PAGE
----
Businessman Donald Trump speaks to guests at the Iowa Freedom Summit on January 24, 2015 in Des Moines, Iowa. The summit is hosting a group of potential 2016 Republican presidential candidates to discuss core conservative principles ahead of the January 2016 Iowa Caucuses. (Photo by Scott Olson/Getty Images)

Real estate mogul and reality TV personality Donald Trump on Friday sought to paint himself as a Washington outsider ready for the national stage.

But in a question-and-answer session with Fox News host Sean Hannity following his speech at the Conservative Political Action Conference, he fell back to a familiar pattern: questioning whether President Obama was born in the United States:

"Hey look, [the president] wrote a book when he was a young man and it said ‘born in Kenya,’ blah blah blah. I don’t know where he was born. I would like to see his college records, I think that’s important.

As far as the birth certificate, Hillary Clinton wanted his birth certificate. Hillary is a birther. She wanted it but she wasn’t able to get it. John McCain fought really hard and really viciously to get his birth certificate. John McCain failed. Couldn’t get it. Trump comes along – and I’m not a sitting senator, I’m not a sitting anything else, I’m a good businessman – but Trump comes along and I said, ‘Birth certificate.’ He gave a birth certificate.

Whether or not that was a real certificate, because a lot of people question it, I certainly question it—but Hillary Clinton wanted it, McCain wanted it, and I wanted it. He didn’t do it for them, he did it for me. So in one sense I’m proud of it. Now all we have to do is find out whether or not it’s real.”

Trump has signaled in recent days that he is seriously considering a bid for the White House in 2016. During an interview Wednesday with The Post's Robert Costa, Trump said he is "'more serious' than ever” and is beginning to build a political campaign staff.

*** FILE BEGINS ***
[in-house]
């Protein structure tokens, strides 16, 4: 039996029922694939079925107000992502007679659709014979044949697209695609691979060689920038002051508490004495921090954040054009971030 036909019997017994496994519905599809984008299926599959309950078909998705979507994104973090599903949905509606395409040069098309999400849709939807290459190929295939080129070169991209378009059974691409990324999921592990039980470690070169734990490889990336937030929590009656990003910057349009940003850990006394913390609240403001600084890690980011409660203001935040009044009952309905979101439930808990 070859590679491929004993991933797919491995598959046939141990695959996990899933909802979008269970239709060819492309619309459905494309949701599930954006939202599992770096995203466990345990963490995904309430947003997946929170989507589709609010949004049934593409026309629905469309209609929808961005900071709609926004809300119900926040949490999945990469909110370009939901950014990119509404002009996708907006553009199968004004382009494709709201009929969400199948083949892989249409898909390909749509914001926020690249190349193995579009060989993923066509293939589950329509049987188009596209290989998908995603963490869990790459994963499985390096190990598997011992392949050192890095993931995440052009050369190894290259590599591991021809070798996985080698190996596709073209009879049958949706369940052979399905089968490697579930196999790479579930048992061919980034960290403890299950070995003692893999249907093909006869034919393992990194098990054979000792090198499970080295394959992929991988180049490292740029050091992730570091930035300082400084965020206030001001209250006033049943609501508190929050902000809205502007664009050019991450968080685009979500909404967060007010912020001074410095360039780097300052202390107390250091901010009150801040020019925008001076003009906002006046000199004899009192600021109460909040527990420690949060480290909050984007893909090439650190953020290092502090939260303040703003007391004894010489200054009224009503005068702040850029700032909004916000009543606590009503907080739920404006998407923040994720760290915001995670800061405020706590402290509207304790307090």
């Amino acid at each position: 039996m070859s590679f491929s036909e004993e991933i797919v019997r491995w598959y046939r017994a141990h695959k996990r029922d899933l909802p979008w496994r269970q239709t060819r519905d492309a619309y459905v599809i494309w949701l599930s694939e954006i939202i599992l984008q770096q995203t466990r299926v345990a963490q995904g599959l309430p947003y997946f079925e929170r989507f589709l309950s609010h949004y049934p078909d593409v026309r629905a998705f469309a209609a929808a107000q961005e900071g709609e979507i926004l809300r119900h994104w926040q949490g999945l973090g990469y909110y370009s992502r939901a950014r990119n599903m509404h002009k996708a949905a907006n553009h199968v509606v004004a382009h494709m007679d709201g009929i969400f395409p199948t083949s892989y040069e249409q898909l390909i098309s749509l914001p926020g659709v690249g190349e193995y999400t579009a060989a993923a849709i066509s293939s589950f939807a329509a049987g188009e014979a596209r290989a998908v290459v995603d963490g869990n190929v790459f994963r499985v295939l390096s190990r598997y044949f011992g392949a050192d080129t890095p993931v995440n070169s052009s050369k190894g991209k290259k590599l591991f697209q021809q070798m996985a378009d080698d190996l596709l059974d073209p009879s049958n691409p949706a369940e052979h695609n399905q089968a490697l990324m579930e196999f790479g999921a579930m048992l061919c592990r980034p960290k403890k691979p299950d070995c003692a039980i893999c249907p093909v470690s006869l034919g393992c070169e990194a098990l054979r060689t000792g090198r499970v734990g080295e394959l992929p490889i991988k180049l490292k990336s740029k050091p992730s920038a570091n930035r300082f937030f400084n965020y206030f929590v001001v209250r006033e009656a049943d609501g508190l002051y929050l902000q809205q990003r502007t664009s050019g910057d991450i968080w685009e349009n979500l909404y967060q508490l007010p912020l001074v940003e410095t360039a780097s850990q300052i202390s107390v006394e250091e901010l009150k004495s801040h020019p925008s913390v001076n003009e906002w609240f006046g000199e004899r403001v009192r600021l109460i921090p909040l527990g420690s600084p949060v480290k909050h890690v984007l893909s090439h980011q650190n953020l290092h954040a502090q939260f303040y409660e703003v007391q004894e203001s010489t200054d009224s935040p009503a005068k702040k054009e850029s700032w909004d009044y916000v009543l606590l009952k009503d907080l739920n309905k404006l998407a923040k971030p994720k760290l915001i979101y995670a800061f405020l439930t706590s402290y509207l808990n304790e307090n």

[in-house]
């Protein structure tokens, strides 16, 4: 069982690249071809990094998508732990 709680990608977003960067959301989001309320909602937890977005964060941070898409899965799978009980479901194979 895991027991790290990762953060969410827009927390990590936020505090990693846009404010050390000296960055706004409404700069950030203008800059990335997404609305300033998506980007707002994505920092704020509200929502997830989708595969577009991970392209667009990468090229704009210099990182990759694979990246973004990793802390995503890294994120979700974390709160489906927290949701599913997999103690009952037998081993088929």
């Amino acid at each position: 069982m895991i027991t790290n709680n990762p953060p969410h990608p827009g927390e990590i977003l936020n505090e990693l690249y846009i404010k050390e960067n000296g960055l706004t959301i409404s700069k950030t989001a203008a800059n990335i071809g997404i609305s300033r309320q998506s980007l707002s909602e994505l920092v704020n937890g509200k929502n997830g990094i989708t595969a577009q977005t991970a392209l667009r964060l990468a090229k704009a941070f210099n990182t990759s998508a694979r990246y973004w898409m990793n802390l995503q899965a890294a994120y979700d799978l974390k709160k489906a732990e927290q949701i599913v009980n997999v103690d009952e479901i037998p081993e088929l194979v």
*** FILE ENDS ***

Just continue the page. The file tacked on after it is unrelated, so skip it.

"Washington is totally broken and it's not going to get fixed unless we put the right person in that top position. It's just not going to happen," he told the crowd of conservative activists Friday. "I'm not a politician, thank goodness. Politicians are all talk, no action. I’ve dealt with them all my life."

While Trump has developed a formidable brand centered on his standing as a business mogul, he has struggled in the past to be taken seriously as a potentially political candidate. That is at least in part because of his frequent – and sometimes off-color – feuds with prominent political leaders and celebrities alike.

But his past remarks about the president's citizenship have made other conservatives deeply uneasy with his candidacy.

During his speech Friday, Trump went through a litany of topics, including his opposition to Common Core education standards, his support for tougher position against Iran, and infrastructure development.

The business mogul was most aggressive in his criticism of administration's management of the fight against the Islamic State, saying the president “doesn’t know what he’s doing.”

"On ISIS, nobody, if I decide to run and win, nobody would be tougher than Donald Trump. I would hit them so hard and so fast that they wouldn't know what happened. I would find a general. Remember the old days of…these great generals?" he said. "General [Douglas] MacArthur is spinning in his grave when he sees what we did. So you gotta them hard, gotta hit them firm."